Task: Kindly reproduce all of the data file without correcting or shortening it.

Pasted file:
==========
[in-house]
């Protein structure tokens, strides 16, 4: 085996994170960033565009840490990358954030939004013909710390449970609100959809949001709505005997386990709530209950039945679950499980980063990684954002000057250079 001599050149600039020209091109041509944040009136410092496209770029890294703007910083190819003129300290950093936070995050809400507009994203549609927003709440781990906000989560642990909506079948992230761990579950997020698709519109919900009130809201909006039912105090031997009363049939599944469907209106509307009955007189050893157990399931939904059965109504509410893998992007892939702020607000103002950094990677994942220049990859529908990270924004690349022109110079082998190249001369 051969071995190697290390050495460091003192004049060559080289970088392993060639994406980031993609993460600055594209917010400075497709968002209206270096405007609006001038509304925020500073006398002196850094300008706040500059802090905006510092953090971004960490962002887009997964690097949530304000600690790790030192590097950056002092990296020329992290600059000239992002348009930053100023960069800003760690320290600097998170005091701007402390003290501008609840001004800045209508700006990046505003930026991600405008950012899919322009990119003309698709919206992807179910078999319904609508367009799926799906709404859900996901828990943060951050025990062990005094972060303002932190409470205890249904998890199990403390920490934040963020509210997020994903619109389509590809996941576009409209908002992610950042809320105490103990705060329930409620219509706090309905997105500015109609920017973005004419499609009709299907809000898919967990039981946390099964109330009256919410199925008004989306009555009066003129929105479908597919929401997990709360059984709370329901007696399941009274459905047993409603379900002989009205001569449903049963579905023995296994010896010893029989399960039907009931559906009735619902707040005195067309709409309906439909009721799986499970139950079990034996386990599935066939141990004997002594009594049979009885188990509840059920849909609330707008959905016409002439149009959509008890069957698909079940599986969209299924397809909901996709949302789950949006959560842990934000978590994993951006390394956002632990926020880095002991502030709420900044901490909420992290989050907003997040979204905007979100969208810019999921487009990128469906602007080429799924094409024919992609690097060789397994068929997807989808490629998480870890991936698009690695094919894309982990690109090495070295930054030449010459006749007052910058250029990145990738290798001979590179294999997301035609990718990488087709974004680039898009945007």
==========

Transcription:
[in-house]
């Protein structure tokens, strides 16, 4: 085996994170960033565009840490990358954030939004013909710390449970609100959809949001709505005997386990709530209950039945679950499980980063990684954002000057250079 001599050149600039020209091109041509944040009136410092496209770029890294703007910083190819003129300290950093936070995050809400507009994203549609927003709440781990906000989560642990909506079948992230761990579950997020698709519109919900009130809201909006039912105090031997009363049939599944469907209106509307009955007189050893157990399931939904059965109504509410893998992007892939702020607000103002950094990677994942220049990859529908990270924004690349022109110079082998190249001369 051969071995190697290390050495460091003192004049060559080289970088392993060639994406980031993609993460600055594209917010400075497709968002209206270096405007609006001038509304925020500073006398002196850094300008706040500059802090905006510092953090971004960490962002887009997964690097949530304000600690790790030192590097950056002092990296020329992290600059000239992002348009930053100023960069800003760690320290600097998170005091701007402390003290501008609840001004800045209508700006990046505003930026991600405008950012899919322009990119003309698709919206992807179910078999319904609508367009799926799906709404859900996901828990943060951050025990062990005094972060303002932190409470205890249904998890199990403390920490934040963020509210997020994903619109389509590809996941576009409209908002992610950042809320105490103990705060329930409620219509706090309905997105500015109609920017973005004419499609009709299907809000898919967990039981946390099964109330009256919410199925008004989306009555009066003129929105479908597919929401997990709360059984709370329901007696399941009274459905047993409603379900002989009205001569449903049963579905023995296994010896010893029989399960039907009931559906009735619902707040005195067309709409309906439909009721799986499970139950079990034996386990599935066939141990004997002594009594049979009885188990509840059920849909609330707008959905016409002439149009959509008890069957698909079940599986969209299924397809909901996709949302789950949006959560842990934000978590994993951006390394956002632990926020880095002991502030709420900044901490909420992290989050907003997040979204905007979100969208810019999921487009990128469906602007080429799924094409024919992609690097060789397994068929997807989808490629998480870890991936698009690695094919894309982990690109090495070295930054030449010459006749007052910058250029990145990738290798001979590179294999997301035609990718990488087709974004680039898009945007």